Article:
The Changing Ag World
My father was a diesel mechanic who worked most of his life on John Deere tractors. A few weeks ago, he passed away at age 91, and now rests in peace with his ever-present Deere hat tucked inside his casket. Dad was a “fix-it” man, traveling to farms across central Illinois to fix their broken-down machines. He loved the challenge and satisfaction of “getting his hands dirty” making them run again.
Toward the end of his life, he retired to Hopedale, and whenever I visited, I would pass by the Tremont Co-Op grain elevator pictured on this issue’s cover. He really enjoyed talking with the people in that small town. Recognizing many of their last names, he would connect with them by saying, “You have the ‘such-and-such’ farm; I worked on your dad’s (or grandpa’s) tractor!” Sometimes he would even relay a story about the problem he fixed.
Dad passed away never understanding the technologies used in the field today. In just a generation, agriculture has been transformed by software, hardware and advanced production equipment that would have left the farmers of yesteryear speechless with its capabilities. Acquired by Monsanto in 2012, Precision Planting—also based in Tremont—has grown to become a leader in this space.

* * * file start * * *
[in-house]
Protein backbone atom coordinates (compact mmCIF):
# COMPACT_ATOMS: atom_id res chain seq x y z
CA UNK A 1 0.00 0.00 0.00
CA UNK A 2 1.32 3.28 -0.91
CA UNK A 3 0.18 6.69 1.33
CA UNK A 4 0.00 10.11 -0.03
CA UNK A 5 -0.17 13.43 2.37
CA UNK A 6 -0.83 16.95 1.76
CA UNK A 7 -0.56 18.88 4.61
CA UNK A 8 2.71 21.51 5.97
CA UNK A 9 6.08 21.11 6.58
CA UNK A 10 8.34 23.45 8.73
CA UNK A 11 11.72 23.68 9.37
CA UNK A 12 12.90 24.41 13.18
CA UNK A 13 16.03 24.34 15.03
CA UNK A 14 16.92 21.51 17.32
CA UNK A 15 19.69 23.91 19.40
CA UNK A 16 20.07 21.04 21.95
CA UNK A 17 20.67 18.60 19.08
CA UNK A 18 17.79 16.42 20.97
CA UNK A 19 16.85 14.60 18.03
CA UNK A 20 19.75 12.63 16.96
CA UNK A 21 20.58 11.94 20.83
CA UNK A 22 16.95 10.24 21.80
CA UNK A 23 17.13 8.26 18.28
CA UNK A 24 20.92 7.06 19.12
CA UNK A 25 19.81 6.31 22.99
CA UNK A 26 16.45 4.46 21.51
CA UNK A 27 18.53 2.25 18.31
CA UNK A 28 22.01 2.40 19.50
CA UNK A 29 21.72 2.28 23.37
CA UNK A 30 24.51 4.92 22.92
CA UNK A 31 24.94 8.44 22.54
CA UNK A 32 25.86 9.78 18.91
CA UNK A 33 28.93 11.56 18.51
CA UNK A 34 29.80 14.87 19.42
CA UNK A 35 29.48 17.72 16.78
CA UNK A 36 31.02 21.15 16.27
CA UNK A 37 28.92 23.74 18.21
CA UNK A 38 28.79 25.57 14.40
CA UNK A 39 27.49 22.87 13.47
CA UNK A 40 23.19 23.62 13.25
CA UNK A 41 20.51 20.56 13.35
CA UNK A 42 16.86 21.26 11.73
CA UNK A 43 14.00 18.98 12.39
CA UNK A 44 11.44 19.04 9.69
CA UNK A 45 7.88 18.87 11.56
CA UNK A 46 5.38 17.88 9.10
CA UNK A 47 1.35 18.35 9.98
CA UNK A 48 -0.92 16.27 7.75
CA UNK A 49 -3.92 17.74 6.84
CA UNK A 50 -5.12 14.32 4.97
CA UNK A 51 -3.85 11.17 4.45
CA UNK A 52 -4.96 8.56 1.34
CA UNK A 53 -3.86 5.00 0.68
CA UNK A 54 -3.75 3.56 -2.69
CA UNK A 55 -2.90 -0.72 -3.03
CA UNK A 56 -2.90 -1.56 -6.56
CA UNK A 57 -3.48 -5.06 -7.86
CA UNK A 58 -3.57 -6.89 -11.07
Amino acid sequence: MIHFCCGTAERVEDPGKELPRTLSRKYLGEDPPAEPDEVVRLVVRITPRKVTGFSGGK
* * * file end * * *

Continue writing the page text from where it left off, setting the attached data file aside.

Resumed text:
I attended the Tremont Co-Op’s annual meeting last year and was amazed to see so many generations of families represented—and to learn the immense value of the corn and soybeans stored at its facilities. One co-op board member asked what I, as a businessperson in the city, thought about genetically modified plants, as well as farming in general. He then pulled out his iPhone and showed how he can control irrigation in his field through an app. It changed my perception entirely.
In this issue, we also cover the small farmer movement that appears to be on the rise in central Illinois. From The Land Connection to the University of Illinois Extension, a range of groups have popped up in recent years to offer training and resources for prospective farmers. In March, the Greater Peoria Regional Food Summit brought together a lengthy list of local sponsors, including the Peoria County Board, City of Peoria, Peoria LISC, Peoria City/County Health Department, Peoria County Farm Bureau, and numerous colleges and universities to discuss the development of a strong local food economy.
It will be interesting to see what happens at the abandoned prison in Hanna City, where plans for a small farm incubator and food hub are in the works. In the meantime, farmers’ markets and farm-to-table restaurants continue to expand around the area, reminding you exactly where the food on your plate comes from. iBi